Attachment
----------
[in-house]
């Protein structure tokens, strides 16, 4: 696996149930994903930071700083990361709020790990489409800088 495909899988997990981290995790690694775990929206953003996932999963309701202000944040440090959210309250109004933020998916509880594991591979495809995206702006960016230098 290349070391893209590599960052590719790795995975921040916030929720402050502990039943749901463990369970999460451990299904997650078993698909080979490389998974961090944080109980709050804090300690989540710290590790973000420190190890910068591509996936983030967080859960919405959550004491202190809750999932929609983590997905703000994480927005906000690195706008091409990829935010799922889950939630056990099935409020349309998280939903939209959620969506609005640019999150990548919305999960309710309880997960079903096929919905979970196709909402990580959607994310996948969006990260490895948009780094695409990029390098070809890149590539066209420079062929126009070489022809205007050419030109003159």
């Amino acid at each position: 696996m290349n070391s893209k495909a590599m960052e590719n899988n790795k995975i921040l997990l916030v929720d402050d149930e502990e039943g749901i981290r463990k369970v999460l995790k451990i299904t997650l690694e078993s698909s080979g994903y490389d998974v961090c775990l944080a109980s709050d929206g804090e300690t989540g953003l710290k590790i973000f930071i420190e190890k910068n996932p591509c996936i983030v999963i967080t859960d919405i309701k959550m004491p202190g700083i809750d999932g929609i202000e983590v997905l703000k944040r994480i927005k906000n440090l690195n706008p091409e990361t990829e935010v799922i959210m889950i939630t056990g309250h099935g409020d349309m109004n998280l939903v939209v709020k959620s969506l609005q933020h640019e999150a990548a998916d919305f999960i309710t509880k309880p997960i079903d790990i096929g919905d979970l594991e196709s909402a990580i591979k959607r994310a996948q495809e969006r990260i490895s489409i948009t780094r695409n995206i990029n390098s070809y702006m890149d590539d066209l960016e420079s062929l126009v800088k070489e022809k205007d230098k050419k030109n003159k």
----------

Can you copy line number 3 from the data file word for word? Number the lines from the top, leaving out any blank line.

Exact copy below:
């Amino acid at each position: 696996m290349n070391s893209k495909a590599m960052e590719n899988n790795k995975i921040l997990l916030v929720d402050d149930e502990e039943g749901i981290r463990k369970v999460l995790k451990i299904t997650l690694e078993s698909s080979g994903y490389d998974v961090c775990l944080a109980s709050d929206g804090e300690t989540g953003l710290k590790i973000f930071i420190e190890k910068n996932p591509c996936i983030v999963i967080t859960d919405i309701k959550m004491p202190g700083i809750d999932g929609i202000e983590v997905l703000k944040r994480i927005k906000n440090l690195n706008p091409e990361t990829e935010v799922i959210m889950i939630t056990g309250h099935g409020d349309m109004n998280l939903v939209v709020k959620s969506l609005q933020h640019e999150a990548a998916d919305f999960i309710t509880k309880p997960i079903d790990i096929g919905d979970l594991e196709s909402a990580i591979k959607r994310a996948q495809e969006r990260i490895s489409i948009t780094r695409n995206i990029n390098s070809y702006m890149d590539d066209l960016e420079s062929l126009v800088k070489e022809k205007d230098k050419k030109n003159k």